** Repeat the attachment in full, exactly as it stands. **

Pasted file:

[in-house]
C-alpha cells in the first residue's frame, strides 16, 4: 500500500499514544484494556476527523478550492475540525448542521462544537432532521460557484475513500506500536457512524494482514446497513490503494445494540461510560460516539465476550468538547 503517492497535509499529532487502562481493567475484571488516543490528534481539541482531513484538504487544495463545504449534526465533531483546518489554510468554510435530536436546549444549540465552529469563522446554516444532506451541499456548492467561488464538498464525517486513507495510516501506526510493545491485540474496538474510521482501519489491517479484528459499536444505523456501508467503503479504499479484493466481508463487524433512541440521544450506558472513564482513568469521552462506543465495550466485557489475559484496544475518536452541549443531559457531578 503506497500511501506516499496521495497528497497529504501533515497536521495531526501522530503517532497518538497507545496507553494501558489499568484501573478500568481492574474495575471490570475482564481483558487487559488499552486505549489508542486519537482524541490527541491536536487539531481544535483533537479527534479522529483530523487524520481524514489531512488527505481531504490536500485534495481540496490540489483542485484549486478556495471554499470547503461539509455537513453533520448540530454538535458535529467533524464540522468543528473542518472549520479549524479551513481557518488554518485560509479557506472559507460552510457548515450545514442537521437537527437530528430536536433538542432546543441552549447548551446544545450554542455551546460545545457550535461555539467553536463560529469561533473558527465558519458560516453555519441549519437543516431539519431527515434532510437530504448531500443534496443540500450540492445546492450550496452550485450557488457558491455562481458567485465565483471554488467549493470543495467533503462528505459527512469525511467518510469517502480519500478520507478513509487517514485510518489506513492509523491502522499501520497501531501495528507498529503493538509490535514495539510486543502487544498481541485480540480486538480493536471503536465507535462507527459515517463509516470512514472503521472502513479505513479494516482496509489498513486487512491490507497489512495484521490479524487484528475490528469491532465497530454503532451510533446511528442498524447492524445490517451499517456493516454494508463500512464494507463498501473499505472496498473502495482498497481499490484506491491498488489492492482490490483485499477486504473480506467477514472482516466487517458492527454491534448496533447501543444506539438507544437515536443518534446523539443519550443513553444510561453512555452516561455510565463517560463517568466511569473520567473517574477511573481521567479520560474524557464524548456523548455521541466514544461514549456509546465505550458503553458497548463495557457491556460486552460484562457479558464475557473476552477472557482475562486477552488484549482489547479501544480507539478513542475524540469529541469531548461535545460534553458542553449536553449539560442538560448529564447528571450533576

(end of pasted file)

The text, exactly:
[in-house]
C-alpha cells in the first residue's frame, strides 16, 4: 500500500499514544484494556476527523478550492475540525448542521462544537432532521460557484475513500506500536457512524494482514446497513490503494445494540461510560460516539465476550468538547 503517492497535509499529532487502562481493567475484571488516543490528534481539541482531513484538504487544495463545504449534526465533531483546518489554510468554510435530536436546549444549540465552529469563522446554516444532506451541499456548492467561488464538498464525517486513507495510516501506526510493545491485540474496538474510521482501519489491517479484528459499536444505523456501508467503503479504499479484493466481508463487524433512541440521544450506558472513564482513568469521552462506543465495550466485557489475559484496544475518536452541549443531559457531578 503506497500511501506516499496521495497528497497529504501533515497536521495531526501522530503517532497518538497507545496507553494501558489499568484501573478500568481492574474495575471490570475482564481483558487487559488499552486505549489508542486519537482524541490527541491536536487539531481544535483533537479527534479522529483530523487524520481524514489531512488527505481531504490536500485534495481540496490540489483542485484549486478556495471554499470547503461539509455537513453533520448540530454538535458535529467533524464540522468543528473542518472549520479549524479551513481557518488554518485560509479557506472559507460552510457548515450545514442537521437537527437530528430536536433538542432546543441552549447548551446544545450554542455551546460545545457550535461555539467553536463560529469561533473558527465558519458560516453555519441549519437543516431539519431527515434532510437530504448531500443534496443540500450540492445546492450550496452550485450557488457558491455562481458567485465565483471554488467549493470543495467533503462528505459527512469525511467518510469517502480519500478520507478513509487517514485510518489506513492509523491502522499501520497501531501495528507498529503493538509490535514495539510486543502487544498481541485480540480486538480493536471503536465507535462507527459515517463509516470512514472503521472502513479505513479494516482496509489498513486487512491490507497489512495484521490479524487484528475490528469491532465497530454503532451510533446511528442498524447492524445490517451499517456493516454494508463500512464494507463498501473499505472496498473502495482498497481499490484506491491498488489492492482490490483485499477486504473480506467477514472482516466487517458492527454491534448496533447501543444506539438507544437515536443518534446523539443519550443513553444510561453512555452516561455510565463517560463517568466511569473520567473517574477511573481521567479520560474524557464524548456523548455521541466514544461514549456509546465505550458503553458497548463495557457491556460486552460484562457479558464475557473476552477472557482475562486477552488484549482489547479501544480507539478513542475524540469529541469531548461535545460534553458542553449536553449539560442538560448529564447528571450533576